Nevin Manimala Statistics

Using Bayesian item response theory for multicohort repeated measure design to estimate individual latent change scores

Psychol Methods. 2023 Dec 14. doi: 10.1037/met0000635. Online ahead of print.


Repeated measure data design has been used extensively in a wide range of fields, such as brain aging or developmental psychology, to answer important research questions exploring relationships between trajectory of change and external variables. In many cases, such data may be collected from multiple study cohorts and harmonized, with the intention of gaining higher statistical power and enhanced external validity. When psychological constructs are measured using survey scales, a fundamental psychometric challenge for data harmonization is to create commensurate measures for the constructs of interest across studies. Traditional analysis may fit a unidimensional item response theory model to data from one time point and one cohort to obtain item parameters and fix the same parameters in subsequent analyses. Such a simplified approach ignores item residual dependencies in the repeated measure design on one hand, and on the other hand, it does not exploit accumulated information from different cohorts. Instead, two alternative approaches should serve such data designs much better: an integrative approach using multiple-group two-tier model via concurrent calibration, and if such calibration fails to converge, a Bayesian sequential calibration approach that uses informative priors on common items to establish the scale. Both approaches use a Markov chain Monte Carlo algorithm that handles computational complexity well. Through a simulation study and an empirical study using Alzheimer’s diseases neuroimage initiative cognitive battery data (i.e., language and executive functioning), we conclude that latent change scores obtained from these two alternative approaches are more precisely recovered. (PsycInfo Database Record (c) 2023 APA, all rights reserved).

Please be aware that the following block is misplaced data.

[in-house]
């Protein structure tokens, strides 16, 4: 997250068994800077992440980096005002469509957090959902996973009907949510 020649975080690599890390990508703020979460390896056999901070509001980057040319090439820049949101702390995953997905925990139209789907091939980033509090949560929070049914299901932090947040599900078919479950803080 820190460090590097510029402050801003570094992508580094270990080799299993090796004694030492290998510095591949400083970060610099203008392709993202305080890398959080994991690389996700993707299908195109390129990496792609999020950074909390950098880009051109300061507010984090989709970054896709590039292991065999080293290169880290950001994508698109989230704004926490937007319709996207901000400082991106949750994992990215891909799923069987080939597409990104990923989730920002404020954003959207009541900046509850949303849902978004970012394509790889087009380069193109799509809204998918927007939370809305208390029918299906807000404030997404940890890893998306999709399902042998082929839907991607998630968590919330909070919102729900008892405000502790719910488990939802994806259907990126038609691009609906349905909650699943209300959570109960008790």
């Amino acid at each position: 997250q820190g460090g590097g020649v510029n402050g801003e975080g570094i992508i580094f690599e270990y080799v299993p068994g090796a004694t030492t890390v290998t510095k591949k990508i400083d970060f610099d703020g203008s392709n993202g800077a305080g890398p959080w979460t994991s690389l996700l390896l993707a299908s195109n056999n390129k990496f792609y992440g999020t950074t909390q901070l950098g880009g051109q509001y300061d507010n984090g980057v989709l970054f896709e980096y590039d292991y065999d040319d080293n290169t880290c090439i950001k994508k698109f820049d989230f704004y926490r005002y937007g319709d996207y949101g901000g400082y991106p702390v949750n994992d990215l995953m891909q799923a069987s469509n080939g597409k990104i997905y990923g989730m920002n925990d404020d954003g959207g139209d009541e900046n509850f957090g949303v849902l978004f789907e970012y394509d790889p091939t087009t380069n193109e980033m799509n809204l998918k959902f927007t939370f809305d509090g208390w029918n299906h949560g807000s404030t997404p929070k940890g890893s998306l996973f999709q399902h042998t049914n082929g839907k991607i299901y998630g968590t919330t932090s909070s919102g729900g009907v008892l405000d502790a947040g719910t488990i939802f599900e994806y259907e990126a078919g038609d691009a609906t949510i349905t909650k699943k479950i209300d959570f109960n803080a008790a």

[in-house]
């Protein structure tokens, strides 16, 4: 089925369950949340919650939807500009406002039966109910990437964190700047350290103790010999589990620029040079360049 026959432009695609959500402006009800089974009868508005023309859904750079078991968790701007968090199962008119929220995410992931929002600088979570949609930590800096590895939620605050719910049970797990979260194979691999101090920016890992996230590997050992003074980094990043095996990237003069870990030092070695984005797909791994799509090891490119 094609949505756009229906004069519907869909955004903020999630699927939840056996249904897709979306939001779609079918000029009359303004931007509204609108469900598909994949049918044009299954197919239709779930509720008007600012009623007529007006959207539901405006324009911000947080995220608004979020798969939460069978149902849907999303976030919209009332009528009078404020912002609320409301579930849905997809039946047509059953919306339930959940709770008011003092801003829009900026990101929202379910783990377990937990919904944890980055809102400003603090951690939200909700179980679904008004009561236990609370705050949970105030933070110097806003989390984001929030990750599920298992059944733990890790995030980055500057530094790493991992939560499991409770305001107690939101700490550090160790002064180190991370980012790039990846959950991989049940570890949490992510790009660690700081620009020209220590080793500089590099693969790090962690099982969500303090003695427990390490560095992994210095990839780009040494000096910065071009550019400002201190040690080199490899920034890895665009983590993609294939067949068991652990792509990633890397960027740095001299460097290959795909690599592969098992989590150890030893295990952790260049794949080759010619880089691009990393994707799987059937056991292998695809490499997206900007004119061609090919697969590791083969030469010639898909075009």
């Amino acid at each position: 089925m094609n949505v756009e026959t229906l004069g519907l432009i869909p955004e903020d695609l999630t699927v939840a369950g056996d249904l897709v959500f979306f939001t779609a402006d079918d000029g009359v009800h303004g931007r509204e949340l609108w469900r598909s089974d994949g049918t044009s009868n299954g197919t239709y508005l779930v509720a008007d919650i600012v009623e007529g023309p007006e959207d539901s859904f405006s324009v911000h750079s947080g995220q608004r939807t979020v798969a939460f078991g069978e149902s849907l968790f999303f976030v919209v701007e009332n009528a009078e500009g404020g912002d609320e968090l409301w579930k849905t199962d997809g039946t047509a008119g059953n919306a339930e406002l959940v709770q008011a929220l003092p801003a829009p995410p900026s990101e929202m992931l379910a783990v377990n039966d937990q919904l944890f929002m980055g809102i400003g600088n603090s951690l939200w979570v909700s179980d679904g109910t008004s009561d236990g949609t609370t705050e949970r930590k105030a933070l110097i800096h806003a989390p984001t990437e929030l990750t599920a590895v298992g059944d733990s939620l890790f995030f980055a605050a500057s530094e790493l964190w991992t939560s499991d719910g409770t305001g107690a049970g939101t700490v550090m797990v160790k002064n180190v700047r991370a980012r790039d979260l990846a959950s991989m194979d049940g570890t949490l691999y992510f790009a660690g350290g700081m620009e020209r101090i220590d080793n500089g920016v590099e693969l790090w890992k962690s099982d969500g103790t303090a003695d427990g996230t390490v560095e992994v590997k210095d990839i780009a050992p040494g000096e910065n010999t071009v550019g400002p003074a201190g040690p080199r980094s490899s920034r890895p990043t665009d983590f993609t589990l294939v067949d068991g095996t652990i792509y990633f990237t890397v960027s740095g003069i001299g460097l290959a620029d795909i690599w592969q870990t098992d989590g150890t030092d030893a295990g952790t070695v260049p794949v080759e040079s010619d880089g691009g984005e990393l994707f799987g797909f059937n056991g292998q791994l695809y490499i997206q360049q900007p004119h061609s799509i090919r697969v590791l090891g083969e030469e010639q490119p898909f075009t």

PMID:38095987 | DOI:10.1037/met0000635

By Nevin Manimala

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